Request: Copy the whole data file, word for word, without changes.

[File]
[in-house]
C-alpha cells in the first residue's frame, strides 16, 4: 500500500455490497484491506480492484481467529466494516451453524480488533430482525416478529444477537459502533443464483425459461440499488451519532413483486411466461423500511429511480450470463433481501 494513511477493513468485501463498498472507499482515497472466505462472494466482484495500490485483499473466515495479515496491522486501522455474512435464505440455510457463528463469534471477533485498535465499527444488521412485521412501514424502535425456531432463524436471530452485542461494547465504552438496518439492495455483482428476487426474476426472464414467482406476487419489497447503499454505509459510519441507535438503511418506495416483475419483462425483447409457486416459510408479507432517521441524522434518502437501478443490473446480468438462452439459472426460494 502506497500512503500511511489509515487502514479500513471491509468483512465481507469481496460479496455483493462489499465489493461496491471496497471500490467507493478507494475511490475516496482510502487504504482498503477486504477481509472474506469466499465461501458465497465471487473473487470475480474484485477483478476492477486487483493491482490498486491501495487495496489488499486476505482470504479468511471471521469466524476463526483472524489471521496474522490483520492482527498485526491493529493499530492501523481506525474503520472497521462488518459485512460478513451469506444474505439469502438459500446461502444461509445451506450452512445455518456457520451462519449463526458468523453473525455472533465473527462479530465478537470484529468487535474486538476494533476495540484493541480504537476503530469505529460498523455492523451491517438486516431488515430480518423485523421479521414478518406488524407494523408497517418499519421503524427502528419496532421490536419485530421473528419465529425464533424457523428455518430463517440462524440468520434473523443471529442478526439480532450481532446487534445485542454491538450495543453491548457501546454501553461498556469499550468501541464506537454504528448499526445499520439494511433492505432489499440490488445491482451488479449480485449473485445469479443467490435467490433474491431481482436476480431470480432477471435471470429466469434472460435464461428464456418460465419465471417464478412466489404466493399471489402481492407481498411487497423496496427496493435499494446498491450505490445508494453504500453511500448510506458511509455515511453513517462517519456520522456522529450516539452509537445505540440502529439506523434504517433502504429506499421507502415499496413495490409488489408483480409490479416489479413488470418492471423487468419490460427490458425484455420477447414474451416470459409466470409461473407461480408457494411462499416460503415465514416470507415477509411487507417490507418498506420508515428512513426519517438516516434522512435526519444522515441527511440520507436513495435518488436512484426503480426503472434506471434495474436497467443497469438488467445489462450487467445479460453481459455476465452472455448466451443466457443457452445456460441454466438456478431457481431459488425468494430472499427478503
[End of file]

[in-house]
C-alpha cells in the first residue's frame, strides 16, 4: 500500500455490497484491506480492484481467529466494516451453524480488533430482525416478529444477537459502533443464483425459461440499488451519532413483486411466461423500511429511480450470463433481501 494513511477493513468485501463498498472507499482515497472466505462472494466482484495500490485483499473466515495479515496491522486501522455474512435464505440455510457463528463469534471477533485498535465499527444488521412485521412501514424502535425456531432463524436471530452485542461494547465504552438496518439492495455483482428476487426474476426472464414467482406476487419489497447503499454505509459510519441507535438503511418506495416483475419483462425483447409457486416459510408479507432517521441524522434518502437501478443490473446480468438462452439459472426460494 502506497500512503500511511489509515487502514479500513471491509468483512465481507469481496460479496455483493462489499465489493461496491471496497471500490467507493478507494475511490475516496482510502487504504482498503477486504477481509472474506469466499465461501458465497465471487473473487470475480474484485477483478476492477486487483493491482490498486491501495487495496489488499486476505482470504479468511471471521469466524476463526483472524489471521496474522490483520492482527498485526491493529493499530492501523481506525474503520472497521462488518459485512460478513451469506444474505439469502438459500446461502444461509445451506450452512445455518456457520451462519449463526458468523453473525455472533465473527462479530465478537470484529468487535474486538476494533476495540484493541480504537476503530469505529460498523455492523451491517438486516431488515430480518423485523421479521414478518406488524407494523408497517418499519421503524427502528419496532421490536419485530421473528419465529425464533424457523428455518430463517440462524440468520434473523443471529442478526439480532450481532446487534445485542454491538450495543453491548457501546454501553461498556469499550468501541464506537454504528448499526445499520439494511433492505432489499440490488445491482451488479449480485449473485445469479443467490435467490433474491431481482436476480431470480432477471435471470429466469434472460435464461428464456418460465419465471417464478412466489404466493399471489402481492407481498411487497423496496427496493435499494446498491450505490445508494453504500453511500448510506458511509455515511453513517462517519456520522456522529450516539452509537445505540440502529439506523434504517433502504429506499421507502415499496413495490409488489408483480409490479416489479413488470418492471423487468419490460427490458425484455420477447414474451416470459409466470409461473407461480408457494411462499416460503415465514416470507415477509411487507417490507418498506420508515428512513426519517438516516434522512435526519444522515441527511440520507436513495435518488436512484426503480426503472434506471434495474436497467443497469438488467445489462450487467445479460453481459455476465452472455448466451443466457443457452445456460441454466438456478431457481431459488425468494430472499427478503